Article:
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U.S.-N.K. joint statement issued in D.C.

Posted October. 12, 2000 20:34,   


North Korea and the United States, recognizing that the historic inter-Korean summit has contributed to changing the environment on the Korean peninsula, agreed to take joint steps to substantially improve bilateral relations in the quest for peace and security in the Asia-Pacific region. In this connection, the two countries shared the view that there are many measures that can be taken, including the four-party peace talks, to ease tension on the peninsula and replace the 1953 Armistice Agreement with a viable peace mechanism formerly ending the Korean War.

The two sides conducted intensive studies on the creation of new opportunities that could lead to fundamentally improvements in their bilateral relations. As an initial, important step, the two nations declared that they have no hostile intentions against each other and reaffirmed their desire to exert joint efforts to cast off their relationship of enmity and establish new ties.

On the basis of the 1993 North Korea-U.S. joint statement and 1994 Agreed Framework, the two sides will endeavor to remove mutual distrust and build mutual confidence, and maintain an atmosphere conducive to addressing matters of mutual concern in a constructive way. In this connection, the two sides reaffirm the fact that the bilateral relationship shall rest with mutual respect for the other's state sovereignty and non-interference in each other's domestic affairs, and paid attention to the fact that the maintenance of bilateral and multilateral diplomatic contacts are in their mutual interest.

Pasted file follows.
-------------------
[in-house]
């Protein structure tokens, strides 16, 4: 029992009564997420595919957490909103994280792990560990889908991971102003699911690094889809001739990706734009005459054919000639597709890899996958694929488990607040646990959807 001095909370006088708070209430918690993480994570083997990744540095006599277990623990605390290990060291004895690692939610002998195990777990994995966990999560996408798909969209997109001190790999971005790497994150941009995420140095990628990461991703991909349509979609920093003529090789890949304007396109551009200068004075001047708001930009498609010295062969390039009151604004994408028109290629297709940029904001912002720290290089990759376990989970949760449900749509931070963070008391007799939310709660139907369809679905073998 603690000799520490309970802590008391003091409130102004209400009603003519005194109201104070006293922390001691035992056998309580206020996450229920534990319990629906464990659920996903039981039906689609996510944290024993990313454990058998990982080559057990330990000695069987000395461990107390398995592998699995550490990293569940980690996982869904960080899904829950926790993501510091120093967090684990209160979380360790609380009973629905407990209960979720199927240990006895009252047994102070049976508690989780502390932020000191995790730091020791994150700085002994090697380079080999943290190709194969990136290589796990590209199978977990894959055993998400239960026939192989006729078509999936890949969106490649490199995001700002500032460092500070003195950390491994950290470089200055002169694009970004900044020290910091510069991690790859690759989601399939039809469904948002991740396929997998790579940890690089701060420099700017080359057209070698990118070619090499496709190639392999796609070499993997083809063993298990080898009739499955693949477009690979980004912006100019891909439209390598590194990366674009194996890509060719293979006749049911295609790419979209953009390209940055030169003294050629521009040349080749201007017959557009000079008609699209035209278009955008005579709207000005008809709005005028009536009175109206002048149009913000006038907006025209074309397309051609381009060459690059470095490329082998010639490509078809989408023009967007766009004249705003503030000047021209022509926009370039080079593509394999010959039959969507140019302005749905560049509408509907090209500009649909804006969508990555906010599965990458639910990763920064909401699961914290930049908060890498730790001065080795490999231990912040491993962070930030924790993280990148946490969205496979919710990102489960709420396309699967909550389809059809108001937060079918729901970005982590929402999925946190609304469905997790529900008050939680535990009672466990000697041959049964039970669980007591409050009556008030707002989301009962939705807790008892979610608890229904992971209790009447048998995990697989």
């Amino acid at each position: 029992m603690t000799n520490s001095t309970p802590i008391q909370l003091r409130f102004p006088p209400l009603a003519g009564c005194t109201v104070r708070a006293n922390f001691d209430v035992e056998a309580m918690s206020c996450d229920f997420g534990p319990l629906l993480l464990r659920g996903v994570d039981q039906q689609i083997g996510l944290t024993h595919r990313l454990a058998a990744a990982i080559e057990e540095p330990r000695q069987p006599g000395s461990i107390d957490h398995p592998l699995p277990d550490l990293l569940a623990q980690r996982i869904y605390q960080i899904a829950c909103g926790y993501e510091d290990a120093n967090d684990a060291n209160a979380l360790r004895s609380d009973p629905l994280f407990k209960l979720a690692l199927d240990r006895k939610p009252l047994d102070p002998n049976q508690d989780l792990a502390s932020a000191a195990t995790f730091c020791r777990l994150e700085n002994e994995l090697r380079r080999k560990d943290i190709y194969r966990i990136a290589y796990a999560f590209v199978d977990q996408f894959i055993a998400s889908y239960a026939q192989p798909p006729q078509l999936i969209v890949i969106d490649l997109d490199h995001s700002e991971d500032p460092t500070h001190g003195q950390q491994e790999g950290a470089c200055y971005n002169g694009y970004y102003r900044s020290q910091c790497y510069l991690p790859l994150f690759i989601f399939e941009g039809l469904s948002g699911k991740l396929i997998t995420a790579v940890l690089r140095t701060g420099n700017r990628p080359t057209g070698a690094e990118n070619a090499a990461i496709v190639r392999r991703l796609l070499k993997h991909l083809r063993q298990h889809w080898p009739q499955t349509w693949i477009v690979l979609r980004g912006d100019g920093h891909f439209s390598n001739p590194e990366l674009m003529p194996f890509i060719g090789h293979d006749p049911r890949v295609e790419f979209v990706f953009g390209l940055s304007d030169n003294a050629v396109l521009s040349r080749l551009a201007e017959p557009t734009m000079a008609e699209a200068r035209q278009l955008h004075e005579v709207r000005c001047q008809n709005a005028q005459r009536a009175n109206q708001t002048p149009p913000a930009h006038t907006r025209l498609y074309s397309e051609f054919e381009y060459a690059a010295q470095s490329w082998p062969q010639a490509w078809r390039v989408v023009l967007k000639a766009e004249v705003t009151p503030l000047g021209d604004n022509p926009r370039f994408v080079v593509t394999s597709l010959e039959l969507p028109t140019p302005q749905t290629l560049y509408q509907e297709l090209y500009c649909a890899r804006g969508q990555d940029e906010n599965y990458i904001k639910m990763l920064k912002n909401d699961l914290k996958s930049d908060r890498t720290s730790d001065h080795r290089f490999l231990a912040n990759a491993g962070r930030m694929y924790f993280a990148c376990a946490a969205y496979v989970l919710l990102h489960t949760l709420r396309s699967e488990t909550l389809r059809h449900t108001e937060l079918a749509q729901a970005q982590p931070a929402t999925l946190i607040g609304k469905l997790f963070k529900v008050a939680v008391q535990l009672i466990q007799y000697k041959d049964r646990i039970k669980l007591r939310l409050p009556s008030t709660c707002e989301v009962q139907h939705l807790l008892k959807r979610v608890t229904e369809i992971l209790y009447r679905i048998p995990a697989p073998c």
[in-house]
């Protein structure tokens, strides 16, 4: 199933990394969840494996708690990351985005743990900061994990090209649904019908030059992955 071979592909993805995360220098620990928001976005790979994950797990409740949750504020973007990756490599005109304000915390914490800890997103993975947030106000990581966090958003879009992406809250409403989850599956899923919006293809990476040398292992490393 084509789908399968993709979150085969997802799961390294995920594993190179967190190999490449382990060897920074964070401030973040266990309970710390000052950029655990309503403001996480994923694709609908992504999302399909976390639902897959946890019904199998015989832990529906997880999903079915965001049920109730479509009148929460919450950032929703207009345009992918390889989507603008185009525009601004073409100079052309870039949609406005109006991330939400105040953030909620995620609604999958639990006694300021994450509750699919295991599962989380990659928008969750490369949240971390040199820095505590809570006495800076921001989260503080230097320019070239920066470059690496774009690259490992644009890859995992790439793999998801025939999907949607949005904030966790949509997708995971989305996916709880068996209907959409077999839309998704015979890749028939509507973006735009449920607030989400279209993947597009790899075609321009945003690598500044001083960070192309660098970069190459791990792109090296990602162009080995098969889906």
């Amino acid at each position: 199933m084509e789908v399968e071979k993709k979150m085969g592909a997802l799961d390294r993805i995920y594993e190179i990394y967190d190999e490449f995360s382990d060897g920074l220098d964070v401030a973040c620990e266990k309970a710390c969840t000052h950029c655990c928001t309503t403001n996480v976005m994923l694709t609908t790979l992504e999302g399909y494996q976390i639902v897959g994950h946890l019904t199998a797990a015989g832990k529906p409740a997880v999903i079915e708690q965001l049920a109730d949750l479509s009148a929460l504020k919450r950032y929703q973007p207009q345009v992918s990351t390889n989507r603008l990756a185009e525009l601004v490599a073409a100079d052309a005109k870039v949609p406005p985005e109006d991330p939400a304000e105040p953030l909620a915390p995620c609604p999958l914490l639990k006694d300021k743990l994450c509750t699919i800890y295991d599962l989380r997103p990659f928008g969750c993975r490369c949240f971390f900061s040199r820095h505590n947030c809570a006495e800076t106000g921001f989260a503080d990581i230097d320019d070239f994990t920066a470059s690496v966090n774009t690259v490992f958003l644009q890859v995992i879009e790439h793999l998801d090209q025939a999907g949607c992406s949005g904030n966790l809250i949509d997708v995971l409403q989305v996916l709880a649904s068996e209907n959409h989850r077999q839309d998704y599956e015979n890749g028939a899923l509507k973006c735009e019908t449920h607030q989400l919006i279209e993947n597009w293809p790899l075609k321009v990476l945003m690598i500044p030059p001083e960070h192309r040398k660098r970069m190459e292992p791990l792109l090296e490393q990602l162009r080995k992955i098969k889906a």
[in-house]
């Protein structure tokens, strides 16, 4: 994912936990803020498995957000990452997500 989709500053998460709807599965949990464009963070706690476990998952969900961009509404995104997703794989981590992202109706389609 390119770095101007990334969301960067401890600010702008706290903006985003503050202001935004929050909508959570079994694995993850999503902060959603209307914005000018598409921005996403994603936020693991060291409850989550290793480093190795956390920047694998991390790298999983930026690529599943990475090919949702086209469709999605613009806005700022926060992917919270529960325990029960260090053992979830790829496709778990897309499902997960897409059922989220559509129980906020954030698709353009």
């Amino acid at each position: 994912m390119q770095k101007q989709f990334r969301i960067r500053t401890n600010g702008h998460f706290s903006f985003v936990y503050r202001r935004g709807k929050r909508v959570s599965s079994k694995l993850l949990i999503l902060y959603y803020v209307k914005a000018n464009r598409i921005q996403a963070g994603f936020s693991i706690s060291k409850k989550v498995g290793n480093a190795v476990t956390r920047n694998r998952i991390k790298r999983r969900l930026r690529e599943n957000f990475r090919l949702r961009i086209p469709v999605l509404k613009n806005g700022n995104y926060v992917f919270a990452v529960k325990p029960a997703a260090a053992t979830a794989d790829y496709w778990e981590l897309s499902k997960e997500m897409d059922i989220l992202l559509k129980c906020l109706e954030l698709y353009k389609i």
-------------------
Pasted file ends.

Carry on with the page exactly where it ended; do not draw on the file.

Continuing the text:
North Korean and the U.S. also agreed to promote mutually beneficial economic cooperation and exchanges. They concurred that the solution to the missile dispute will greatly contribute to the improvement of the bilateral ties and peace and security in the Asia-Pacific region. The North Korean side notified the U. S. that it would not test-fire any missiles while missile-related talks are under way.

The two parties, confirming that they will exert double efforts to fully implement their obligations under the basic agreement, reached the consensus that this is vital for the denuclearization of the Korean peninsula and its security. They will monitor progress in humanitarian projects of mutual concern. The North Korean side extended its appreciation for the U.S. food and medical aids sent to meet the North's humanitarian demands.

The United States offered appreciation for North Korea's cooperation in search of the remains of the American soldiers who went missing during the Korean War. The two sides will also render all possible assistance in determining the whereabouts of the missing U.S. soldiers. The two sides concurred to continue mutual consultations on this and other humanitarian problems. The two agreed to send Secretary of State Madeleine Albright to Pyongyang in the near future, in order to convey this President Bill Clinton's intent to North Korean Defense Commission Chairman Kim Jong-Il and prepare for his visit to the U.S.